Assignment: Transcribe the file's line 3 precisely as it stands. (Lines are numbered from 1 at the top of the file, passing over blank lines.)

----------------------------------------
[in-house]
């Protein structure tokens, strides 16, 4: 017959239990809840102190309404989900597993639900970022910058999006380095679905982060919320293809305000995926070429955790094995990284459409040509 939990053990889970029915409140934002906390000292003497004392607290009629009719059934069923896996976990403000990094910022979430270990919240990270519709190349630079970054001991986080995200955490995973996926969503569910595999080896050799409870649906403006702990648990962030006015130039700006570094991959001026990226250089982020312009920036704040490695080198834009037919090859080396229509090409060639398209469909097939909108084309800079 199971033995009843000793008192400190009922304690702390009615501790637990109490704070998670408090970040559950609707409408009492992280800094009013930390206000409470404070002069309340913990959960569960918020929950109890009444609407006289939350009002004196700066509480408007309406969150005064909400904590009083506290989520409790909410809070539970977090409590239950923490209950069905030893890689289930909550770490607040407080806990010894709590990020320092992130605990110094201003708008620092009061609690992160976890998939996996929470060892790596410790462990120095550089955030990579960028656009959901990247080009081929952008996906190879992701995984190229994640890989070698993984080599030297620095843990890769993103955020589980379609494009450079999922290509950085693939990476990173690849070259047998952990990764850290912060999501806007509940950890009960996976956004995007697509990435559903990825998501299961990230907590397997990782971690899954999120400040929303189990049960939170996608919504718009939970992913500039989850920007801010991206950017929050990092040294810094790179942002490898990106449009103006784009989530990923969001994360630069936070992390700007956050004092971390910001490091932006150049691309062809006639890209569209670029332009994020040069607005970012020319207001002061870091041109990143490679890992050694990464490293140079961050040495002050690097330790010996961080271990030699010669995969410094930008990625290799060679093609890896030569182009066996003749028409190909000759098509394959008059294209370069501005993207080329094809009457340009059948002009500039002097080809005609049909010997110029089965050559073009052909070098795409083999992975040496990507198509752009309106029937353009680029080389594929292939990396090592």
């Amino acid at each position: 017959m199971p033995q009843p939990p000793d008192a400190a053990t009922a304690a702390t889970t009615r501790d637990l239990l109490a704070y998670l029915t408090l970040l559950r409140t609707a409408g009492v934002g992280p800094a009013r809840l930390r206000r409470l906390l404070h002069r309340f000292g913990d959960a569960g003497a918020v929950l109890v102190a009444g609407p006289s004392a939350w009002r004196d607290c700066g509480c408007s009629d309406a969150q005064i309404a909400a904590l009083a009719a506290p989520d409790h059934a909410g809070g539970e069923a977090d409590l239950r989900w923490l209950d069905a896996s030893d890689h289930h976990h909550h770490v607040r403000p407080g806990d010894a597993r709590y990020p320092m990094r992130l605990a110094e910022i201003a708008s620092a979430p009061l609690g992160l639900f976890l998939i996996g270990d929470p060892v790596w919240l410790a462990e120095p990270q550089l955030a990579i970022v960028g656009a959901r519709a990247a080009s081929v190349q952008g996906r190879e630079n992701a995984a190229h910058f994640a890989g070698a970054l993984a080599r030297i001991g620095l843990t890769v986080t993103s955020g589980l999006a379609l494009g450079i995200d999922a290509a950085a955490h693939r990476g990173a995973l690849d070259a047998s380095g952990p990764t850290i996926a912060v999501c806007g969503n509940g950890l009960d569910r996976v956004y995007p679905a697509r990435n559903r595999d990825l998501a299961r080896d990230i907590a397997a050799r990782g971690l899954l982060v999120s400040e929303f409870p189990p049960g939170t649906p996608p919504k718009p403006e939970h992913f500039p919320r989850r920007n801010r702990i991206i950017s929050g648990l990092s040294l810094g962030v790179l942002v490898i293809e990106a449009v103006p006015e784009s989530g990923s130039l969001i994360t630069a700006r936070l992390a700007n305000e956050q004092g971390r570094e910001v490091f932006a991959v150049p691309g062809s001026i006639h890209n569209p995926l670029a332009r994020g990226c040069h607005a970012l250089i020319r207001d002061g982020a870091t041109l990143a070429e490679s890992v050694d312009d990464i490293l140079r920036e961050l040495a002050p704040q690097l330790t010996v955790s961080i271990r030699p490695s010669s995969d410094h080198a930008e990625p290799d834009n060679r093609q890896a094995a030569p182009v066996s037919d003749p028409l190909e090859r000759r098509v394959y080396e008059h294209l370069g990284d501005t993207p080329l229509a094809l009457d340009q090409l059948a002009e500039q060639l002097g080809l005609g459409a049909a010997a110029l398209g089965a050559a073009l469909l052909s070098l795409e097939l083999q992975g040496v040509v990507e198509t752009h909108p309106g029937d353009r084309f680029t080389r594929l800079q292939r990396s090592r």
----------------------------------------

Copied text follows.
């Amino acid at each position: 017959m199971p033995q009843p939990p000793d008192a400190a053990t009922a304690a702390t889970t009615r501790d637990l239990l109490a704070y998670l029915t408090l970040l559950r409140t609707a409408g009492v934002g992280p800094a009013r809840l930390r206000r409470l906390l404070h002069r309340f000292g913990d959960a569960g003497a918020v929950l109890v102190a009444g609407p006289s004392a939350w009002r004196d607290c700066g509480c408007s009629d309406a969150q005064i309404a909400a904590l009083a009719a506290p989520d409790h059934a909410g809070g539970e069923a977090d409590l239950r989900w923490l209950d069905a896996s030893d890689h289930h976990h909550h770490v607040r403000p407080g806990d010894a597993r709590y990020p320092m990094r992130l605990a110094e910022i201003a708008s620092a979430p009061l609690g992160l639900f976890l998939i996996g270990d929470p060892v790596w919240l410790a462990e120095p990270q550089l955030a990579i970022v960028g656009a959901r519709a990247a080009s081929v190349q952008g996906r190879e630079n992701a995984a190229h910058f994640a890989g070698a970054l993984a080599r030297i001991g620095l843990t890769v986080t993103s955020g589980l999006a379609l494009g450079i995200d999922a290509a950085a955490h693939r990476g990173a995973l690849d070259a047998s380095g952990p990764t850290i996926a912060v999501c806007g969503n509940g950890l009960d569910r996976v956004y995007p679905a697509r990435n559903r595999d990825l998501a299961r080896d990230i907590a397997a050799r990782g971690l899954l982060v999120s400040e929303f409870p189990p049960g939170t649906p996608p919504k718009p403006e939970h992913f500039p919320r989850r920007n801010r702990i991206i950017s929050g648990l990092s040294l810094g962030v790179l942002v490898i293809e990106a449009v103006p006015e784009s989530g990923s130039l969001i994360t630069a700006r936070l992390a700007n305000e956050q004092g971390r570094e910001v490091f932006a991959v150049p691309g062809s001026i006639h890209n569209p995926l670029a332009r994020g990226c040069h607005a970012l250089i020319r207001d002061g982020a870091t041109l990143a070429e490679s890992v050694d312009d990464i490293l140079r920036e961050l040495a002050p704040q690097l330790t010996v955790s961080i271990r030699p490695s010669s995969d410094h080198a930008e990625p290799d834009n060679r093609q890896a094995a030569p182009v066996s037919d003749p028409l190909e090859r000759r098509v394959y080396e008059h294209l370069g990284d501005t993207p080329l229509a094809l009457d340009q090409l059948a002009e500039q060639l002097g080809l005609g459409a049909a010997a110029l398209g089965a050559a073009l469909l052909s070098l795409e097939l083999q992975g040496v040509v990507e198509t752009h909108p309106g029937d353009r084309f680029t080389r594929l800079q292939r990396s090592r």